I remember the day quite vividly because it was the 2019 Superbowl game. The Patriots were going up against the Los Angeles Rams.
I was at the gym when I saw some flurries. It's not usual for Seattle to see snow, but I didn't think much of it. I finished my workout and then headed straight to a buddy's place to catch the game.
After the game, I took an Uber home and noticed that the snow had picked up.
"Seattle Office Closed, Monday Feb 4th" was the first notification I saw when I got home. Guess a few inches was all we needed for the Facebook offices to recommend work-from-home.
Over the next few days, we got a whole lot more snow. Seattle transformed from the lifeless blob that you'd expect in the winter months into a snowy playground. Because of how steep the roads were in my neighborhood, you couldn't drive down them- so people used them to sled, instead.
I had never seen anything like it.
The snow kept piling on. The city was completely unprepared. Roads and offices were closed and we were pretty much stuck inside for the better part of two weeks.
I decided to spend that time by watching some lectures, working on some side projects, and catching up with old friends via various video conferencing tools.
It just amazed me to see how far conferencing had come. Video calls weren't just some blurry rectangles on a screen like the early 2010s. It was actually getting pretty good.
That's when I had the idea.
If video conferencing continued to improve at the rate I was seeing, so many possibilities could open up. Besides using it to talk to friends and host business meetings, it could be used to completely transform how people learn.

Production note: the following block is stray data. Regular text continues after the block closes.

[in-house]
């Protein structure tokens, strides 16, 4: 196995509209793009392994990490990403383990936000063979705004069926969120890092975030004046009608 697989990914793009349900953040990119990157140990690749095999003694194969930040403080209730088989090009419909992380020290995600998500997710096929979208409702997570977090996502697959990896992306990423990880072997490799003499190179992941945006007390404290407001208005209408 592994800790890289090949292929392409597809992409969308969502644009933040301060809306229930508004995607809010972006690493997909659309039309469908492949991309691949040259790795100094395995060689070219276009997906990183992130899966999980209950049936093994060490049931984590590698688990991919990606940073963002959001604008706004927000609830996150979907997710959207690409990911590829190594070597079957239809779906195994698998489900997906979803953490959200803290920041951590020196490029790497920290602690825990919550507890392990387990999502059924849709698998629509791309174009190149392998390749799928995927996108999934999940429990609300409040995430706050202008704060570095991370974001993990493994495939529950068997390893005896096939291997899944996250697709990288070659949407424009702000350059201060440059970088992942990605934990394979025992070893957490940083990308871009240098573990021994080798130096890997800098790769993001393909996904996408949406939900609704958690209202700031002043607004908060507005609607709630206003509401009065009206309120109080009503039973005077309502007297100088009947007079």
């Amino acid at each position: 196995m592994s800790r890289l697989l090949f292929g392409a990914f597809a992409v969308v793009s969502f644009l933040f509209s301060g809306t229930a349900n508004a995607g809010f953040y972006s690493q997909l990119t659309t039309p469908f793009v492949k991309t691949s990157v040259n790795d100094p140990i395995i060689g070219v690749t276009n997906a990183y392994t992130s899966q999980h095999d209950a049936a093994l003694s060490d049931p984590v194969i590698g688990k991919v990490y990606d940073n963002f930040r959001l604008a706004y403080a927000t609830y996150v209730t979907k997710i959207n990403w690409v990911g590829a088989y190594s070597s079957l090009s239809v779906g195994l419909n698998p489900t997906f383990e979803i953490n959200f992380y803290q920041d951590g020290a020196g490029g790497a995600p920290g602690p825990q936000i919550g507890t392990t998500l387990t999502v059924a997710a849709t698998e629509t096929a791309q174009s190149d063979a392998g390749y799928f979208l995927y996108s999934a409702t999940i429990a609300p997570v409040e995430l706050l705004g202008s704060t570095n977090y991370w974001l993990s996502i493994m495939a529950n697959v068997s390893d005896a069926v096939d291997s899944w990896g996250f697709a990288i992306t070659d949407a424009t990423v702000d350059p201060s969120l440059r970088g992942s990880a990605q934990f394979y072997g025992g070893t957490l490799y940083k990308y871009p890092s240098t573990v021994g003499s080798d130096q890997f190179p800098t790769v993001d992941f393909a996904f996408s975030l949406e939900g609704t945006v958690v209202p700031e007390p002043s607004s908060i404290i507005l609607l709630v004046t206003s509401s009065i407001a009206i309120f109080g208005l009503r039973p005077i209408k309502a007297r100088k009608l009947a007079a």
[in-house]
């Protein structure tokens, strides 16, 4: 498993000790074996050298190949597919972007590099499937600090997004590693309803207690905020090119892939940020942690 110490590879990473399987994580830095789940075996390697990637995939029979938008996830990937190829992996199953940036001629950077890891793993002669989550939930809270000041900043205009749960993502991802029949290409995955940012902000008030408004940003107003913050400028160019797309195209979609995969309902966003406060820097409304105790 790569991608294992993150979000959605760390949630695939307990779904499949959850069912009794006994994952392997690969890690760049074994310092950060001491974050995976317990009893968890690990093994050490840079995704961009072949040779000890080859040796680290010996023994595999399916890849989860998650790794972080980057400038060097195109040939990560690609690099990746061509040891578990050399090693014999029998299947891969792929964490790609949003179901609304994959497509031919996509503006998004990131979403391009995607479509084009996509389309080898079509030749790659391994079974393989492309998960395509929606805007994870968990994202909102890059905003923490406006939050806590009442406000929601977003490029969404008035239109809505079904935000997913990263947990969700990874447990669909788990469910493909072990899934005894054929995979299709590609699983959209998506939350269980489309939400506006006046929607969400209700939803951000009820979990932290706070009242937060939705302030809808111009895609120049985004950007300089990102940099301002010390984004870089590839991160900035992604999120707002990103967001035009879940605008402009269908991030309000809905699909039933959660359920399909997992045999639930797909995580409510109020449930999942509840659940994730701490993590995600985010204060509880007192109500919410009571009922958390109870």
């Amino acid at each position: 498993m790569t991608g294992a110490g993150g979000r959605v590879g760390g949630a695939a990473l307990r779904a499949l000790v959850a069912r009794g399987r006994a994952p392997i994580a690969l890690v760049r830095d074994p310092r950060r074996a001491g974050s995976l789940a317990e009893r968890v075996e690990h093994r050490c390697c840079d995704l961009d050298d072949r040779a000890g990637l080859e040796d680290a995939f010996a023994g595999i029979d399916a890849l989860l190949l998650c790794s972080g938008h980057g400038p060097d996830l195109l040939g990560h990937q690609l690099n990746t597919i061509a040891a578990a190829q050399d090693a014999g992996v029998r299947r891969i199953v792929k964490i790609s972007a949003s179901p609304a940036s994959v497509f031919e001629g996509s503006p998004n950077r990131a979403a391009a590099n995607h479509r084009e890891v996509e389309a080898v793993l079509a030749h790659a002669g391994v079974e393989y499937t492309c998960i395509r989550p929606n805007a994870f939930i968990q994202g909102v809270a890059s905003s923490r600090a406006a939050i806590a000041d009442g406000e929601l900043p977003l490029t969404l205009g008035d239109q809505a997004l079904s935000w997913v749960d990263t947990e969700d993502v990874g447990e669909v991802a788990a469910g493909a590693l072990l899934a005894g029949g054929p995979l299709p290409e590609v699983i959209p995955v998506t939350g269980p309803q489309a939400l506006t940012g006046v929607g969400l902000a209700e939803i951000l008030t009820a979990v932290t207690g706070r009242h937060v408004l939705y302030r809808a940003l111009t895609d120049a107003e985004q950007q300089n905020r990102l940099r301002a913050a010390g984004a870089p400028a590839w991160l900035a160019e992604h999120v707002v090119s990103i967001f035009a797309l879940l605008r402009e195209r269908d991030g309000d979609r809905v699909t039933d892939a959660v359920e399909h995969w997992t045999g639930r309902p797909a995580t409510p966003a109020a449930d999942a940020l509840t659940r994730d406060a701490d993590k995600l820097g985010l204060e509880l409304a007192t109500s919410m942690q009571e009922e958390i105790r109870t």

Instead of relying on people in the same zip code as you, you could learn from the experts of the world- no matter where you lived.
If you could remove geography as a barrier to learning, you could make education 10x more accessible and 100x more affordable.
Sometimes, an idea takes hold and it just won't let go. For me, this was the idea.
A few days later, I went back to work but I couldn't stop thinking about it. I knew that the opportunity was right there in front of me... all I had to do was go out and build it.
So I quit.
March 8, 2019 was my last day at Facebook. I turned in my ID badge to try my hand at building an EdTech startup which I hoped would change the world.
For the next year, I played around with different online learning formats:
My eventual goal was to build software to help enable live, remote learning- but to do that, I had to first find a format that engaged students.
As someone who didn't have many expertise myself, I often relied on social media influencers to help lead these classes on my behalf. I emailed hundreds of them to recruit just a handful who agreed to work with me.
Nothing was working in the beginning, but I was learning so much:
> Webinars were awful because how little audience engagement there was...
> Coaching was engaging, but not scalable.
> Pre-recorded video courses seemed to be the worst. Completion rates were horrendous. On average, less than 10% of people who buy video courses actually finish them.
> Memberships were somewhat interesting. For a low monthly rate, you could get access to a community, office hours, along with a handful of resources to help you learn about a topic. The problem with memberships was that students would be highly engaged at the beginning and then slowly drift off.
I knew there was potential in the space, but wouldn't figure out the secret sauce until February, 2020- nearly a year after I had left Facebook.
My thesis was that online education could only work if it had three key characteristics:
And thus was born my first cohort-based course, Creator School.
The goal of Creator School was to help teach a topic that no one could learn in college: becoming a content creator- And who better to teach the program than the dozens of content creators I had befriended over the past year.
After spending a few weeks emailing my network, I had put together a top tier roster for instructors who would help lead Creator School lectures including: